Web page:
# Marineris: The Invisible Valley? Yes It Is

Last week, I posed a question about Valles Marineris (The Mariner’s Valley) on Mars.  Being 200km wide, I asked you if the cliff faces of Marineris would be visible from the centre of the valley, or would they be so far away they would be over the horizon.  According to the current poll, about 66.6% think yes, and 33.3% think no.

Well, let’s find out.  The distance to the horizon d is

$d = \sqrt{2Rh + h^2}$

R is the radius of Mars (3,396 km) and h is the height of the observer in the canyon (6 feet, say).  Plugging in the numbers gives the distance as about 3.5 km, way less than the canyon’s width.  Even on Earth, the horizon distance is only about 5 km, so a Marineris-sized canyon would be invisible to us here too.  In fact, if you wanted to just be able to make out the canyon face (assuming an infinitely clear day of course), the planet you were standing on would have to be about 2 million kilometres in radius! That’s about 4 times the radius of the Sun! As you can see from the scale model (left), that is very, very big.  Indeed, it’d be very unlikely that a terrestrial planet of that size could ever exist in the Universe (not least because gathering up that much rocky material is very difficult).  So Marineris truly is an invisible valley – and at 7 km deep (i.e. 7 El Capitans high), quite a challenge for any would-be extraterrestrial climbers.

## 4 thoughts on “Marineris: The Invisible Valley? Yes It Is”

1. Um. Shouldn’t the relevant value for h in your formula be 7 km? Yeah, the *base* of the cliffs (assuming a rectangular profile) will be over the horizon, but you might still be able to see the *top*. In fact, I get 218km, so, from the centre (100km), easily visible.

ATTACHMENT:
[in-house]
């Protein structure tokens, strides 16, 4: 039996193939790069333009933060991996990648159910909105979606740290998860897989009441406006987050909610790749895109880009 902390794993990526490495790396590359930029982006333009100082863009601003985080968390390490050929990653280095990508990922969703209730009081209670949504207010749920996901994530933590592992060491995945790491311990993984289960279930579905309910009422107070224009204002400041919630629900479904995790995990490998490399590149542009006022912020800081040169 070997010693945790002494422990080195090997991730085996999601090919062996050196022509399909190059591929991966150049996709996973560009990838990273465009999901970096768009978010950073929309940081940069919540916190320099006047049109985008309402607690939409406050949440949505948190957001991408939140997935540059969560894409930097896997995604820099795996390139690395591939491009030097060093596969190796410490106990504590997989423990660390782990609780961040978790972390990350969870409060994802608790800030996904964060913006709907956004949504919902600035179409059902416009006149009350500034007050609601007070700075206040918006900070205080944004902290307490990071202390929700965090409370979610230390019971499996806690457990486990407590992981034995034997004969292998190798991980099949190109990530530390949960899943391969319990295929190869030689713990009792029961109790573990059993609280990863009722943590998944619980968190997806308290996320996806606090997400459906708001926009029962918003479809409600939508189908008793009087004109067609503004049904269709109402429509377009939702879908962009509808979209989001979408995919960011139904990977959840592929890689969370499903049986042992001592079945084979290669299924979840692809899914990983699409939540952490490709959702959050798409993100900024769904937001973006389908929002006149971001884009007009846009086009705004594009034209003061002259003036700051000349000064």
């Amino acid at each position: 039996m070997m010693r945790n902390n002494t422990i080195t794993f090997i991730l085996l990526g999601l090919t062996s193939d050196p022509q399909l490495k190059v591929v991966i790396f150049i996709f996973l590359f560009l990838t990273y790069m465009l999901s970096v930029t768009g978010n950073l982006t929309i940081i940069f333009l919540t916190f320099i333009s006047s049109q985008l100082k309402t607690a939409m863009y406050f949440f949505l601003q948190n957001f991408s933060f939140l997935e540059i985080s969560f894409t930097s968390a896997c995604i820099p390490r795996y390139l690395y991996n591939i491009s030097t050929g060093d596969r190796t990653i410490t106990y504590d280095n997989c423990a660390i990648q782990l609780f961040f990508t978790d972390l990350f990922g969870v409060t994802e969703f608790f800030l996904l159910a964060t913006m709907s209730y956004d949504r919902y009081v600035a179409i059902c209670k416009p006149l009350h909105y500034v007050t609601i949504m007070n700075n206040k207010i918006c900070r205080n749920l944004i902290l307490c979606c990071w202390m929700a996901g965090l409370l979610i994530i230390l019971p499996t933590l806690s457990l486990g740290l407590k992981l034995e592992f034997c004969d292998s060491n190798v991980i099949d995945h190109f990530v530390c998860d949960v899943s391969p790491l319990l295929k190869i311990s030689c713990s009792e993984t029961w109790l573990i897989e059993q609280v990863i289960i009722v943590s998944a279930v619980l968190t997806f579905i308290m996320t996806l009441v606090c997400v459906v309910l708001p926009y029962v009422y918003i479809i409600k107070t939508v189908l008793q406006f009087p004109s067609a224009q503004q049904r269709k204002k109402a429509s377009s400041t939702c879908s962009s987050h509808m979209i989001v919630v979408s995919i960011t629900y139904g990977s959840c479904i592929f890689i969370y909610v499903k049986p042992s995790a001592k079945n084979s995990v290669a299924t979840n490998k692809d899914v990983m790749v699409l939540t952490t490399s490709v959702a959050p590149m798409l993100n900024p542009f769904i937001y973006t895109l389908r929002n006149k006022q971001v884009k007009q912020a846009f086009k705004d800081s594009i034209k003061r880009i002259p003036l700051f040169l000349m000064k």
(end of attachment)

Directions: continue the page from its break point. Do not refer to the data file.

Of course, that doesn’t settle it: for a non-rectangular profile, your horizon could be almost any suitably convex slope on the valley side.

2. It’s probably more appropriate to change R-> R+cliffheight (see http://en.wikipedia.org/wiki/File:GeometricDistanceToHorizon.png), which doesn’t change the answer very much. It is quite a simple calculation, and neglects things like planet oblateness (Mars is roughly 60% more oblate than Earth). Still, it illustrates how enormous this rift system really is.

1. Nick Cross says:

Duncan, the calculation you gave at the top is from the observer to the bottom of the cliff. Changing R-> R+cliffheight us the wrong way round. The above correspondant is correct about the top of the cliff. It is symmetrical can someone at the top of a 7km cliff see the bottom of the valley. In this case you don’t change R: that is just asking the question can someone on a 7km cliff see someone in the centre of the valley raised up 7 km and with the valley filled in. You can also ask what is the lowest height of the cliff that you can see. Here you can set d=100km and solve for h. I will leave this to you as I want to get back to watching the rugby.

3. cool, I got about the same thing with my calculations! It’s really weird that you’re in a canyon but can’t see it, really shows the “astronomicalness” of Mars.